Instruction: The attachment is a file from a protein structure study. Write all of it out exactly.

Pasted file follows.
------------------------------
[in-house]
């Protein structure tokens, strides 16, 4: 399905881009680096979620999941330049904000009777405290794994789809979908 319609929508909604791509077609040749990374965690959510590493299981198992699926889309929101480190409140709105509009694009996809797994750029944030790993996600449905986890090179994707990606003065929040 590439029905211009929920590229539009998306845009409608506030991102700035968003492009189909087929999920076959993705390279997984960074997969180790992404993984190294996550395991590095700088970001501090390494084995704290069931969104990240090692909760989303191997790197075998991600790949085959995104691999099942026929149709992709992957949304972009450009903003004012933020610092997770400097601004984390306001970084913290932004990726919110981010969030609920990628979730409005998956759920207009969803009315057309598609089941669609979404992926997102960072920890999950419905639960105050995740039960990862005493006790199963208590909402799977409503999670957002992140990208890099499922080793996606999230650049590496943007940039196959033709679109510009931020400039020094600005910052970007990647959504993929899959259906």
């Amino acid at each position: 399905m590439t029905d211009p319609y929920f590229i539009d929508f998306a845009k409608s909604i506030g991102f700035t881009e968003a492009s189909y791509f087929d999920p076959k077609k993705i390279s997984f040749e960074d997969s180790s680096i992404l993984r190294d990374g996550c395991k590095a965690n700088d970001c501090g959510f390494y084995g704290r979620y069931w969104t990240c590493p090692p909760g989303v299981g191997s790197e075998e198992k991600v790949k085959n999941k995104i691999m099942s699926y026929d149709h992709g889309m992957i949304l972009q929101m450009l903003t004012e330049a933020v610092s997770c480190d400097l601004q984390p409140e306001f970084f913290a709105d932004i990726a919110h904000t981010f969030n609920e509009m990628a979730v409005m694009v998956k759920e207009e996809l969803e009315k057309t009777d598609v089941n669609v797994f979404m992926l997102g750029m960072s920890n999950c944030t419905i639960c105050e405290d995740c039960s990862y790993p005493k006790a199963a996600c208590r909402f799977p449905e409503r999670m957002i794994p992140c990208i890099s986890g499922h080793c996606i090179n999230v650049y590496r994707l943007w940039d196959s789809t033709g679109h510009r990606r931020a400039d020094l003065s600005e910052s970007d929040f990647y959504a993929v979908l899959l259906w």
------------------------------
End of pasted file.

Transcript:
[in-house]
């Protein structure tokens, strides 16, 4: 399905881009680096979620999941330049904000009777405290794994789809979908 319609929508909604791509077609040749990374965690959510590493299981198992699926889309929101480190409140709105509009694009996809797994750029944030790993996600449905986890090179994707990606003065929040 590439029905211009929920590229539009998306845009409608506030991102700035968003492009189909087929999920076959993705390279997984960074997969180790992404993984190294996550395991590095700088970001501090390494084995704290069931969104990240090692909760989303191997790197075998991600790949085959995104691999099942026929149709992709992957949304972009450009903003004012933020610092997770400097601004984390306001970084913290932004990726919110981010969030609920990628979730409005998956759920207009969803009315057309598609089941669609979404992926997102960072920890999950419905639960105050995740039960990862005493006790199963208590909402799977409503999670957002992140990208890099499922080793996606999230650049590496943007940039196959033709679109510009931020400039020094600005910052970007990647959504993929899959259906």
């Amino acid at each position: 399905m590439t029905d211009p319609y929920f590229i539009d929508f998306a845009k409608s909604i506030g991102f700035t881009e968003a492009s189909y791509f087929d999920p076959k077609k993705i390279s997984f040749e960074d997969s180790s680096i992404l993984r190294d990374g996550c395991k590095a965690n700088d970001c501090g959510f390494y084995g704290r979620y069931w969104t990240c590493p090692p909760g989303v299981g191997s790197e075998e198992k991600v790949k085959n999941k995104i691999m099942s699926y026929d149709h992709g889309m992957i949304l972009q929101m450009l903003t004012e330049a933020v610092s997770c480190d400097l601004q984390p409140e306001f970084f913290a709105d932004i990726a919110h904000t981010f969030n609920e509009m990628a979730v409005m694009v998956k759920e207009e996809l969803e009315k057309t009777d598609v089941n669609v797994f979404m992926l997102g750029m960072s920890n999950c944030t419905i639960c105050e405290d995740c039960s990862y790993p005493k006790a199963a996600c208590r909402f799977p449905e409503r999670m957002i794994p992140c990208i890099s986890g499922h080793c996606i090179n999230v650049y590496r994707l943007w940039d196959s789809t033709g679109h510009r990606r931020a400039d020094l003065s600005e910052s970007d929040f990647y959504a993929v979908l899959l259906w």